And their Arctic Stories is made up of three stories with distinctive watercolour pictures all about a young girl called Agatha. The first is based on a real-life sighting of a helium-filled airship that passed over Repulse Bay in 1958 with scientists mapping northern Canada inside it. The second is about a raven that follows Agatha's grandmother everywhere. At first Agatha thinks the bird is ugly but as she observes its flips and tricks, she notices a whole host of intriguing birds preparing for winter. In the third, six-year-old Agatha takes a seaplane to a Catholic residential school where she isn't treated very nicely. She is, however, introduced to skiing and skating. There's a preface and afterward which provides context for these stories, as well as a glossary of Inuktitut words. Age 6+.
Snow-filled landscapes are the backdrop for The Polar Bear Son, by Lydia Dabcovich, in which an old woman adopts a bear cub and raises it as her own. She's forced to save the bear from angry villagers who become threatened by it. The author's note tells us there are many versions of this tale told all over the Arctic. Age 5+.
Tiktala, by Margaret Shaw-MacKinnon, illustrated by Laszlo Gal, is a tale of northern soapstone carvers worried about their trade fading with each generation. Tiktala says she wants to carry on the trade, but for all the wrong reasons. As her test, she must find her spirit guide, who turns out to be a lowly seal, not a powerful bear, as she'd expected. Tulimak, the seal, is similarly unhappy to be paired with Tiktala, one of the same species that killed her pup. By encountering the adversities of seal life together, they gain mutual appreciation. Age 6+.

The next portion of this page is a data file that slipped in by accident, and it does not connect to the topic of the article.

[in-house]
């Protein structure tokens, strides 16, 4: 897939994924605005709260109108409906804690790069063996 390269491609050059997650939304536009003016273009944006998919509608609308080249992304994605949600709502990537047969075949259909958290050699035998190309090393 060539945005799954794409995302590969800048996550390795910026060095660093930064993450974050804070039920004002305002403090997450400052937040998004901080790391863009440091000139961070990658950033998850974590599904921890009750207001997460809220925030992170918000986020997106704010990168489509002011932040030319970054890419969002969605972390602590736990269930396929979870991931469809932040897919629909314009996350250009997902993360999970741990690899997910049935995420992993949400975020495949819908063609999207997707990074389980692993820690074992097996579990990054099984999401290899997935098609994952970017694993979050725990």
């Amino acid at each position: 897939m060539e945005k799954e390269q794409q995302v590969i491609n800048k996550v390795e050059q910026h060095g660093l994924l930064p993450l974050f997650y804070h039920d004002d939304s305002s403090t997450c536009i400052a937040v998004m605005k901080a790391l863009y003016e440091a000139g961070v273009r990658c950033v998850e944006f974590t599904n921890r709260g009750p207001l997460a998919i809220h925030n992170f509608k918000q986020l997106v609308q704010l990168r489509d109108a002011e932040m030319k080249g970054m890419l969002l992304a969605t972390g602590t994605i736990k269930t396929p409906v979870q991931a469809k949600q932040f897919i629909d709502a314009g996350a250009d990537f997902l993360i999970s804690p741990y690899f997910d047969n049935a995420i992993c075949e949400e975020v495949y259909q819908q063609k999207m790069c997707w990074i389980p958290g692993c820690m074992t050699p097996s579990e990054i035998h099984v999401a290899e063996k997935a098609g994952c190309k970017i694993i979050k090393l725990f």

In The Polar Bear's Gift, by Jeanne Bushey, Pani lives with her grandmother after her parents die. She longs to hunt polar bear but her grandmother teaches her to fish instead. When she finds a wounded cub on the ice, instead of killing it, Pani nurses it back to life with fish caught with a lure that belonged to her mom. In return, the cub's mother rewards her with food and fur for life. Age 5+.
The following two titles are non-fiction, for grades 4–6.
The Inuksuk Book, by Mary Wallace, with its archival photos and water colour illustrations, is a great resource for research projects. Short chapters address the many uses of an Inukshuk, such as marking safe routes, good hunting/fishing areas, and corralling caribou. The book includes information about Arctic life—the long dark days, Northern lights, as well as a guide to building an Inukshuk and writing Inuktitut words. (Check out a gallery of Wallace's art from her latest book, An Inuksuk Means Welcome.)